College Sports

Marian grad Chris Streveler eager to help Minnesota after redshirt season

When he learned that the quarterback who started nine games for Minnesota last season was leaving the program, Chris Streveler’s preparations for spring football didn’t change a bit.

It’s just not Streveler’s way.

The former Marian Central standout from Crystal Lake begins his second set of spring workouts with the Gophers on Tuesday. Even though a big hurdle between Streveler and Minnesota’s starting job is no longer there after Phillip Nelson announced in January he was transferring, it won’t impact how Streveler approaches what is now a wide-open competition.

“Going into this offseason, I was planning on working as hard as I possibly could and being the best player I can be come spring ball,” Streveler said in a phone interview Friday. “When I heard [Nelson] was leaving, it wasn’t like, ‘Well, I’ve got to work harder now.’

“I feel like I’ve got the same game plan coming in.”

Streveler was redshirted after tearing a tendon in his thumb on his throwing hand midway through his freshman season. He is expected to compete with redshirt sophomore Mitch Leidner, who started Minnesota’s final four games after Nelson was moved down the depth chart because of inconsistent play. Leidner threw for 619 yards, three touchdowns and an interception.

True freshman Dimonic McKinzy also will be in the mix after enrolling early.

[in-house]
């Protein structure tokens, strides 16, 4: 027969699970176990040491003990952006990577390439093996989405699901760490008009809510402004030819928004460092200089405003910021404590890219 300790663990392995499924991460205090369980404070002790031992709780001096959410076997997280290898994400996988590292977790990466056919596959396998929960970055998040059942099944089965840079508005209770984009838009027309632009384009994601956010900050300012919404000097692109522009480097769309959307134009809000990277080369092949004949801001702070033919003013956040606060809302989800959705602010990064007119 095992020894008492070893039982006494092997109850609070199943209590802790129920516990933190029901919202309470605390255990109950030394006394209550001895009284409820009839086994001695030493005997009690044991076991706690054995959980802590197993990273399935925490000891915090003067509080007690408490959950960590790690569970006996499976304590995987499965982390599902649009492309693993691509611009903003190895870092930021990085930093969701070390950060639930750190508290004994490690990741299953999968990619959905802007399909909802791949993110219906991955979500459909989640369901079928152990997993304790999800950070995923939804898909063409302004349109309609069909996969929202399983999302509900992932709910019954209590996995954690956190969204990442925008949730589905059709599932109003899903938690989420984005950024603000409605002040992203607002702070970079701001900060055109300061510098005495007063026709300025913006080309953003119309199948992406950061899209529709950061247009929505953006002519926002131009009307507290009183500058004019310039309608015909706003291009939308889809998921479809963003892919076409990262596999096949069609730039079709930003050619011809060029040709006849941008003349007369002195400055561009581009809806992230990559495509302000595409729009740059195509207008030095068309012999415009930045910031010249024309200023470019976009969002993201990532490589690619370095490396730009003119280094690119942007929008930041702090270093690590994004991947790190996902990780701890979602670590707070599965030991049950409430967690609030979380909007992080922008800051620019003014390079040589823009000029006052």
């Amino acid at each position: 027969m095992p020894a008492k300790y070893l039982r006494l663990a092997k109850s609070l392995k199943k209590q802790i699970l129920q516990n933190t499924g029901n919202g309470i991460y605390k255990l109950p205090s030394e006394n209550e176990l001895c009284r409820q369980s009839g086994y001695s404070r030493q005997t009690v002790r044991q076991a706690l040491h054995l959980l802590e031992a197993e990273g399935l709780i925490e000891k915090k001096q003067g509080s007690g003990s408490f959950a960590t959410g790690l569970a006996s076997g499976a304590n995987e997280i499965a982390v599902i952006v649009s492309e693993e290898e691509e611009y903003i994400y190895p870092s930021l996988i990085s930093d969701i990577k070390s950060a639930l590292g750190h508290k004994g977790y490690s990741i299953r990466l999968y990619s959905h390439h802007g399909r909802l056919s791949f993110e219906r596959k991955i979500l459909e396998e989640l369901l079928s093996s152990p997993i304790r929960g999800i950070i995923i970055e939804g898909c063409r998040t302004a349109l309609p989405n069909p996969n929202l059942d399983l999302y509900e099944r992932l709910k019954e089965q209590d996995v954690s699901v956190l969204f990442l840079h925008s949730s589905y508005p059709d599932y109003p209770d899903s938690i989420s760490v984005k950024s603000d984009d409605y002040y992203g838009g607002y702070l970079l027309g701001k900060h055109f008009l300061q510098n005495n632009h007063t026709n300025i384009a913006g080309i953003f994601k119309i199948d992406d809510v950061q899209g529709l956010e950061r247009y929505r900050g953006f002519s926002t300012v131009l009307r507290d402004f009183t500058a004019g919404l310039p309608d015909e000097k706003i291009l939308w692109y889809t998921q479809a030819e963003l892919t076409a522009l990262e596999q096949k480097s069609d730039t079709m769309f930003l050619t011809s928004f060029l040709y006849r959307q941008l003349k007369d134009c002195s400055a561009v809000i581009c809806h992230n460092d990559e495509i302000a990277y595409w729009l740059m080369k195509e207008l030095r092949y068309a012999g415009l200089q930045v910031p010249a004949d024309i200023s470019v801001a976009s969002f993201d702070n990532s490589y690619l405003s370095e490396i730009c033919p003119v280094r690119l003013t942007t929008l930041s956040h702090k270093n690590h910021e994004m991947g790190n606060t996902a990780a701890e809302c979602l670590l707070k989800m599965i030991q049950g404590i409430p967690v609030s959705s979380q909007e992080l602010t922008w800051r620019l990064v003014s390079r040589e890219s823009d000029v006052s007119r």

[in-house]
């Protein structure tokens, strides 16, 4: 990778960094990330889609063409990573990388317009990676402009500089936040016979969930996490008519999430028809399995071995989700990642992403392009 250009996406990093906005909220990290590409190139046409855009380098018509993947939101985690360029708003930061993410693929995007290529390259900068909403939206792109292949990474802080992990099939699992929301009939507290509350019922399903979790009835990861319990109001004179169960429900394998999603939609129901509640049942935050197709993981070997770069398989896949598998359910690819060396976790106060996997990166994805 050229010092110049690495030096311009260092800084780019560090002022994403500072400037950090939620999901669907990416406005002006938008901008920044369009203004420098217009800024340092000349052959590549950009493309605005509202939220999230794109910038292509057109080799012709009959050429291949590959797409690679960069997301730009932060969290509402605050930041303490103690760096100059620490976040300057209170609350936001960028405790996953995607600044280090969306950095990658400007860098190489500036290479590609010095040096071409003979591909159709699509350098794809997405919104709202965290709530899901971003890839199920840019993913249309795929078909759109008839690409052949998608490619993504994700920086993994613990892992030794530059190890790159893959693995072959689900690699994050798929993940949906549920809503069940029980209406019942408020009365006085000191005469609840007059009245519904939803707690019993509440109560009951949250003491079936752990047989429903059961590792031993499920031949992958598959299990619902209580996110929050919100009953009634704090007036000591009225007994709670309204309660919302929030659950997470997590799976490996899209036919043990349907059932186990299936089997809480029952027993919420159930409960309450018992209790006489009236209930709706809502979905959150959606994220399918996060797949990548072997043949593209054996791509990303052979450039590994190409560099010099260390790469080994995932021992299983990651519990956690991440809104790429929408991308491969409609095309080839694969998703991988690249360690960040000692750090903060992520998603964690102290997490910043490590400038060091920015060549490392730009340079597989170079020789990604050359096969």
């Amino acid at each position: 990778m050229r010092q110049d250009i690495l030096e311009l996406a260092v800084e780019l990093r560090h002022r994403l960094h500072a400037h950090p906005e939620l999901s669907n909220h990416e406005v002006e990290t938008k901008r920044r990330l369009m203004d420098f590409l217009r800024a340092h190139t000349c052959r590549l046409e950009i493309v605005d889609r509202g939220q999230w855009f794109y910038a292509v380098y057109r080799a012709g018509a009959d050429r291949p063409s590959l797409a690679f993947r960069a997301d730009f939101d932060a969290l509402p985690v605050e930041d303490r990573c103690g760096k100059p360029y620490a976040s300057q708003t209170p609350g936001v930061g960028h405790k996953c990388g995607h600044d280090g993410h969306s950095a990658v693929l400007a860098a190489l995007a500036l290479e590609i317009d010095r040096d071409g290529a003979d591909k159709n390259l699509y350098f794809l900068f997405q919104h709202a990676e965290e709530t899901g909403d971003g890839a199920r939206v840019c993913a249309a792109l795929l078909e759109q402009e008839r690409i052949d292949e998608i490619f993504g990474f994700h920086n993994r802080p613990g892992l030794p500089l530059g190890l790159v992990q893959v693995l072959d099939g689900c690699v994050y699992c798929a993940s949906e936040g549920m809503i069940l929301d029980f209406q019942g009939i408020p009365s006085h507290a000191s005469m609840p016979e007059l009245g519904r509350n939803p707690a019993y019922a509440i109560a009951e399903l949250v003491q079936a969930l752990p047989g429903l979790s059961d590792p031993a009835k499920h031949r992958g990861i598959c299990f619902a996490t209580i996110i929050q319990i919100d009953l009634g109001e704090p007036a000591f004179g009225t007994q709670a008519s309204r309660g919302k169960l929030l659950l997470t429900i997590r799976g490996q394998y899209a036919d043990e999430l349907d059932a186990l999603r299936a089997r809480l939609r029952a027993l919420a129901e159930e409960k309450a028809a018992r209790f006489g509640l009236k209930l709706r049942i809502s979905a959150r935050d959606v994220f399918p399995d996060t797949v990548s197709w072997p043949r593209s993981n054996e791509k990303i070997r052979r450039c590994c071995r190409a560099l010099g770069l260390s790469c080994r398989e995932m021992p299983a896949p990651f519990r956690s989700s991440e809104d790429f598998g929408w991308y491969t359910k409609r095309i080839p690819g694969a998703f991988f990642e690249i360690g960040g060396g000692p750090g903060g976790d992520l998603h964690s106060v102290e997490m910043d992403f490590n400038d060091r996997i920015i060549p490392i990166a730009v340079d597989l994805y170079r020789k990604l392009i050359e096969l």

Streveler went through three months of rehab on his thumb and started throwing again during Minnesota’s bowl practices. The injury, which occurred five weeks into the season, was difficult for Streveler to deal with after it came at a time when he felt like he was just starting to come into his own as a Division I college quarterback.

Now, heading into Tuesday’s first day of spring ball, Streveler is completely healthy and even more confident than he was last year. Minnesota coach Jerry Kill has avoided discussing the competition at quarterback over the winter, but Kill likes the progress Streveler has made since he arrived in Minneapolis last winter when he enrolled early.

“He’s a tough, strong kid now,” Kill told reporters in January. “I’ll count on that he’ll play somewhere. He may very well be [our quarterback]. You just don’t know what’s going to happen. We need some emergence.”

Before Nelson’s departure, coaches discussed moving Streveler to wide receiver to get him on the field in some capacity. But now with last year’s starter gone, Streveler feels like Kill and his staff consider him a quarterback. The Gophers ran a little of everything last year offensively, showing aspects of the power run game – including at quarterback – along with some spread formation, showing variety that Streveler fits well into his skill set.

How he fits into Kill’s plans – even if it’s not at quarterback – is just fine with Streveler.

“I came here to be a football player,” Streveler said. “Whether they need me at quarterback or receiver or friggin’ long snapper, it doesn’t matter to me.”

Streveler is set to settle into what could be an interesting competition for the starting job at quarterback. As confident as he is, what Streveler won’t do is put pressure on himself to control something he can’t.

Doing so, he knows, won’t do him any good.

“Whatever [repetitions] I get, I’m just trying to make the most of them,” Streveler said. “I don’t feel like I need to go out there and do something extraordinary. I just kind of want to go out there and do what I can do and work as hard as I can.

“There’s no point in stressing over that stuff because the work you put in will come through.”

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